fcontext -a -t user_home_dir_t '/home/git(/.*)?'
fcontext -a -t ssh_home_t '/home/git/.ssh(/.*)?'
fcontext -a -t httpd_sys_content_t '/home/git/gitlab/public(/.*)?'
fcontext -a -t httpd_sys_content_t '/home/git/repositories(/.*)?'
restorecon -R /home/git

Note: semanage is part of the policycoreutils-python package.

Other httpd security considerations

In /etc/httpd/conf/httpd.conf it is recommended to add/modify the following values. For more information see ServerTokens, ServerSignature and TraceEnable.

ServerTokens Prod
ServerSignature Off
TraceEnable Off

ServerTokens and ServerSignature prevent the Apache httpd version being broadcast in HTTP RESPONSE headers. TraceEnable disables HTTP tracing which is a HTTP debugging feature and is commonly used in cross-site scripting (XSS) attacks.

There is a vulnerability in compression over SSL and the exploit is called CRIME. To mitigate this vulnerability it is recommended to disable compression in httpd. In RHEL Apache httpd 2.2.15 (official release), mod_ssl enables compression over SSL by default. The only way to mitigate that is by implementing an RHN solution. Basically add the following line to /etc/sysconfig/httpd.


For Apache httpd 2.2.24 and greater there has been a fix implemented in mod_ssl. Now there's a SSLCompression option available to disable compression over SSL. Add the following line to httpd.conf.

SSLCompression Off

Certain modules should be disabled. Comment out the following modules from httpd.conf.

#LoadModule deflate_module modules/
#LoadModule suexec_module modules/

mod_deflate is potentially used by HTTP. If VirtualHosts are configured to use mod_deflate then the CRIME exploit vulnerability will be a concern. mod_suexec is dangerous if apache directories' permissions are improperly configured. mod_suexec can be exploited to write to the document root which gives a remote attacker the ability to possibly execute a local exploit to escalate privileges. GitLab does not require mod_suexec so it is better to remain disabled.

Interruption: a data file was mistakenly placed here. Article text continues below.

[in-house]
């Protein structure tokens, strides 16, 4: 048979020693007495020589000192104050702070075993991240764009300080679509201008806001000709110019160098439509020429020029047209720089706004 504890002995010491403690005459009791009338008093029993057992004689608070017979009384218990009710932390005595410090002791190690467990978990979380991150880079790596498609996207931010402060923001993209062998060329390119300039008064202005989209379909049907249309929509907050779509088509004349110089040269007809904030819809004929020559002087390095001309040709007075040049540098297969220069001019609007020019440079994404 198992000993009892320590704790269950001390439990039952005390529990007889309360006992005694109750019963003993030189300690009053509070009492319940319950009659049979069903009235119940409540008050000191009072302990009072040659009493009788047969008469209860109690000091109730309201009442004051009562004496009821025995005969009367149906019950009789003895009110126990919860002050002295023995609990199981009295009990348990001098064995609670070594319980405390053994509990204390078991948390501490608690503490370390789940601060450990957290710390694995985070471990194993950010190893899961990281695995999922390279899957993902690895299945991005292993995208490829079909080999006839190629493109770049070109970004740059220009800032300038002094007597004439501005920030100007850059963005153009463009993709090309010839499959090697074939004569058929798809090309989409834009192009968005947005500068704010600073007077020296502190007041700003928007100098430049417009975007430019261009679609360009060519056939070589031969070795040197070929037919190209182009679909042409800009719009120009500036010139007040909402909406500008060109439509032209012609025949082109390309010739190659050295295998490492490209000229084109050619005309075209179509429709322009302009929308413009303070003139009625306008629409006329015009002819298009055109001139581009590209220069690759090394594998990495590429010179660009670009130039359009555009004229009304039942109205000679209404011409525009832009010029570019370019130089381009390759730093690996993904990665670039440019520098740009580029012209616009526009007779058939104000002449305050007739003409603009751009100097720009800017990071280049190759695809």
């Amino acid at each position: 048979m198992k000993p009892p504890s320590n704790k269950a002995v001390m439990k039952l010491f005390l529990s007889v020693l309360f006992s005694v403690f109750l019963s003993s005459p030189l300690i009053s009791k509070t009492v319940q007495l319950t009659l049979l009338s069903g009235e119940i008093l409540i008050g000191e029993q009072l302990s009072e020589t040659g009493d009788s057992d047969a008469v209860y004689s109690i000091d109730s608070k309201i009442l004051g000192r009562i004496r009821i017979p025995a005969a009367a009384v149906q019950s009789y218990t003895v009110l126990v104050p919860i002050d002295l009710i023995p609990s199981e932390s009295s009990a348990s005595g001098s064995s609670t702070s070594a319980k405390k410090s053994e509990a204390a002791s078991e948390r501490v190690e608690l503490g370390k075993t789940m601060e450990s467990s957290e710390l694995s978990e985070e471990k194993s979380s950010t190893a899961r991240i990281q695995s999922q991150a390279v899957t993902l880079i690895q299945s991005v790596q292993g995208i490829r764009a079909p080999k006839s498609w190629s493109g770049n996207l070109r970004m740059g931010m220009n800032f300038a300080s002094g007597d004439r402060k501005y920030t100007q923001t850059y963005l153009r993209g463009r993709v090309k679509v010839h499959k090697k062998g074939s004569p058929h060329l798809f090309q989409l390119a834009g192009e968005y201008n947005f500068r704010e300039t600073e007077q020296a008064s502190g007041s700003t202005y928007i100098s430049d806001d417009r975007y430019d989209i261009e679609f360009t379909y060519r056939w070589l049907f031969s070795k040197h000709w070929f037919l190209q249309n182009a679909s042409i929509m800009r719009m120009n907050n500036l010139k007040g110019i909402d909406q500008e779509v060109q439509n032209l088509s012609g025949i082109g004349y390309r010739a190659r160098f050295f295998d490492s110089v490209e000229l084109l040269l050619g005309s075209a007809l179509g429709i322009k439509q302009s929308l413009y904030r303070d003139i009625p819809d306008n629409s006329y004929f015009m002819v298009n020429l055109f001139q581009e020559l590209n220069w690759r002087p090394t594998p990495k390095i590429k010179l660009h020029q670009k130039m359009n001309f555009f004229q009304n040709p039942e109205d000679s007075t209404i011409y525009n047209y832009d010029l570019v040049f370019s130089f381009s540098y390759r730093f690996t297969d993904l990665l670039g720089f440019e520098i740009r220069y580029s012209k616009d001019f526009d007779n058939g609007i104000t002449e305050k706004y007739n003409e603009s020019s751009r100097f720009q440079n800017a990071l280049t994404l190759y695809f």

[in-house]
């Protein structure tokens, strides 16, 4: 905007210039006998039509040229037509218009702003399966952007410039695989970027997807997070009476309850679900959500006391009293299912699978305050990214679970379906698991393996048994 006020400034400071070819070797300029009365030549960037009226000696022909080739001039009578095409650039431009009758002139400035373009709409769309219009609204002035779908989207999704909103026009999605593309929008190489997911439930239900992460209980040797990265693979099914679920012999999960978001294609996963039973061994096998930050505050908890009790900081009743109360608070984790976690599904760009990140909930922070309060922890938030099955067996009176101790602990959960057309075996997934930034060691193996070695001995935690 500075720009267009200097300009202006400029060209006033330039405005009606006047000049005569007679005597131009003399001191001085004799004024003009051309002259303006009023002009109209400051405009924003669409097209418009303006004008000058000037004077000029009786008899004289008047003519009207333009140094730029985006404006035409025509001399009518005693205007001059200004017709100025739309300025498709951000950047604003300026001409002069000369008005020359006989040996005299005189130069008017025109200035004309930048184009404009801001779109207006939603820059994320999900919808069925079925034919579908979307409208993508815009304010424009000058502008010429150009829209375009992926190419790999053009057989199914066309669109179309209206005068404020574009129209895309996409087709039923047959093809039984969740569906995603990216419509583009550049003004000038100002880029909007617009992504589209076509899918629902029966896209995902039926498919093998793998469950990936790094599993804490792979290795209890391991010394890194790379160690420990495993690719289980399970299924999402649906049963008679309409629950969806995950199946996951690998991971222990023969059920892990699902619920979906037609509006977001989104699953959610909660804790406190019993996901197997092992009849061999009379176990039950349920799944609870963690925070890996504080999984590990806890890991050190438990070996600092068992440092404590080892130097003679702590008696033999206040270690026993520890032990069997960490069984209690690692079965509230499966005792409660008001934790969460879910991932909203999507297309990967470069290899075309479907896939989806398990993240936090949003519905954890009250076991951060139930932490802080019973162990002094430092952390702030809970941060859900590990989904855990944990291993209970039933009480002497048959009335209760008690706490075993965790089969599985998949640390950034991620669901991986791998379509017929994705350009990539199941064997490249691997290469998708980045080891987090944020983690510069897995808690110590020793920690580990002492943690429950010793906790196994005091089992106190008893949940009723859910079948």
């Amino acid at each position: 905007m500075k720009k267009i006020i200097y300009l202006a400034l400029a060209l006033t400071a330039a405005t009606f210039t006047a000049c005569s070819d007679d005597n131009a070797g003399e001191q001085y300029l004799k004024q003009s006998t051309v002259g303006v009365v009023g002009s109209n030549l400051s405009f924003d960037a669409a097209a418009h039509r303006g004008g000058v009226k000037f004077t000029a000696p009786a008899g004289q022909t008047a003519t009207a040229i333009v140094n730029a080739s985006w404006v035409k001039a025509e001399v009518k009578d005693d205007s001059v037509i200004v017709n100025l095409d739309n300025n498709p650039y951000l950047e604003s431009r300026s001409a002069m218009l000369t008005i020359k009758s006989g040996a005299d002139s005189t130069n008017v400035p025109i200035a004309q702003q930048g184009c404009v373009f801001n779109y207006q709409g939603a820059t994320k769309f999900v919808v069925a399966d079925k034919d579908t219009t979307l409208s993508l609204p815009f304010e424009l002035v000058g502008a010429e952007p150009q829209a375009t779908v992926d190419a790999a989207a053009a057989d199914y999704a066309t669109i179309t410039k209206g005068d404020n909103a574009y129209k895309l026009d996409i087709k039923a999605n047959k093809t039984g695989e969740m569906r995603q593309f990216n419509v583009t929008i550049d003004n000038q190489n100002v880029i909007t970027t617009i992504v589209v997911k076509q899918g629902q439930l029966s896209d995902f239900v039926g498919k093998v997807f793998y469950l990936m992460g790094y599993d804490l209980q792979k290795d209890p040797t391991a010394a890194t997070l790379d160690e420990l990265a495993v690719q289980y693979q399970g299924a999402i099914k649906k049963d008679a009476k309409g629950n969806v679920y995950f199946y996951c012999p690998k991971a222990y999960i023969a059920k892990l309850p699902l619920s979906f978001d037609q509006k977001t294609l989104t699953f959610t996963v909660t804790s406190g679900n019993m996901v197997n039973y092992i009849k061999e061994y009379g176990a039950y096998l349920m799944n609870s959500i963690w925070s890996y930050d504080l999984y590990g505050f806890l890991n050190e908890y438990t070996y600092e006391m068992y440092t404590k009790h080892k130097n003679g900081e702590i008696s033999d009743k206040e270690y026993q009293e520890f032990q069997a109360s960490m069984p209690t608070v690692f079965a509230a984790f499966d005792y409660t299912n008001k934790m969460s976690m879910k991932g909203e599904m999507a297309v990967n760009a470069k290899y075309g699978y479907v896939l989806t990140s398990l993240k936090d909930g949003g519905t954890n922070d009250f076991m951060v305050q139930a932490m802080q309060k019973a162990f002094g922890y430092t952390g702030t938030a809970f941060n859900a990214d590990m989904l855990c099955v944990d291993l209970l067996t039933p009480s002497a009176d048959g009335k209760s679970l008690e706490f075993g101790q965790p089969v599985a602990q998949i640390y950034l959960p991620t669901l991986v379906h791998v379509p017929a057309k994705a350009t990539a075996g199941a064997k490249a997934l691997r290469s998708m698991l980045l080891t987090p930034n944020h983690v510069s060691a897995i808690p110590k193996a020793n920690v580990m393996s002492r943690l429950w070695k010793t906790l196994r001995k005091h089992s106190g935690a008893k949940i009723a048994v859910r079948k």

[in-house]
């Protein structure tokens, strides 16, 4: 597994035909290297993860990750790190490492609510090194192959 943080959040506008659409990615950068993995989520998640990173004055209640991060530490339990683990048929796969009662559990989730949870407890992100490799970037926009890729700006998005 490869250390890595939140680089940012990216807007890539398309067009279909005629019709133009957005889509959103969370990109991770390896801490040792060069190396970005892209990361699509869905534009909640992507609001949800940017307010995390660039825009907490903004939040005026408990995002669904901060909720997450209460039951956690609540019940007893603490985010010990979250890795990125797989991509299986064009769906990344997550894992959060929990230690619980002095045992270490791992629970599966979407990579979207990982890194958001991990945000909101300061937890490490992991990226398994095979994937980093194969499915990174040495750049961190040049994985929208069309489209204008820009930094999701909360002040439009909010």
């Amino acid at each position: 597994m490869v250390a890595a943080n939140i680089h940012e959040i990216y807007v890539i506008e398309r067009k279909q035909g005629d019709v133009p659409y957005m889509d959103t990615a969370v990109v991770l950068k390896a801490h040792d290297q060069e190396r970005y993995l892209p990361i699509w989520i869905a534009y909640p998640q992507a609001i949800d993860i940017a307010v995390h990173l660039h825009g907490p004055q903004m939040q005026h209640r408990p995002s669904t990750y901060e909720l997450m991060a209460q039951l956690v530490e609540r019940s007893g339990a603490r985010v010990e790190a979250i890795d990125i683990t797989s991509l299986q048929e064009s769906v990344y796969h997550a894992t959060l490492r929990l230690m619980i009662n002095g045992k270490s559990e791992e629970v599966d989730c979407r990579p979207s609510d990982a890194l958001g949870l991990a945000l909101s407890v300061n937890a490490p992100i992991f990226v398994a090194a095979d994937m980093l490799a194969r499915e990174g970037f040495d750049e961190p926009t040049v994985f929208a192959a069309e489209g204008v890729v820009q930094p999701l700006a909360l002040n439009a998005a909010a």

How to self manage a Certificate Authority to sign SSL certificates

Using self signed certificates is always a bad idea. It's far more secure to self manage a certificate authority than it is to use self signed certificates. Running a certificate authority is easy. There are three recommended options for managing a certificate authority for signing certificates.

  1. The xca project provides a graphical front end to certificate authority management in openssl. It is available for Windows, Linux, and Mac OS.
  2. The OpenVPN project provides a nice set of scripts for managing a certificate authority as well. Eventually the GitLab project may include these scripts for their own purpose but for now SSL certificate management is outside of their scope.
  3. Be your own CA tutorial provides a more manual method of certificate authority management outside of scripts or UI. It provides openssl commands for certificate authority management.

Once a certificate authority is self managed simply add the CA certificate to all browsers and mobile devices. Enjoy secure and validated certificates everywhere. If a GitLab service is designated for public access then self managing a certificate authority may not be the best option. Signed certificates should still be the preferred method to secure GitLab. The StartCom SSL Certificate Authority provides a free service to sign Class 1 SSL certificates.

Ubuntu notes

In Ubuntu httpd is called Apache2 and apache logs are located under /var/log/apache2. Log path names in the GitLab Apache configuration file should reflect this. Ubuntu runs AppArmor instead of SELinux and by default doesn't affect GitLab operation.

General notes


There have been reports regarding mod_pagespeed on Apache. If you ever encounter such an issue, try disabling it. In /etc/apache2/mods-available/pagespeed.conf place the following:

ModPagespeed off

If you don't want to disable it completely, read this article to better understand it.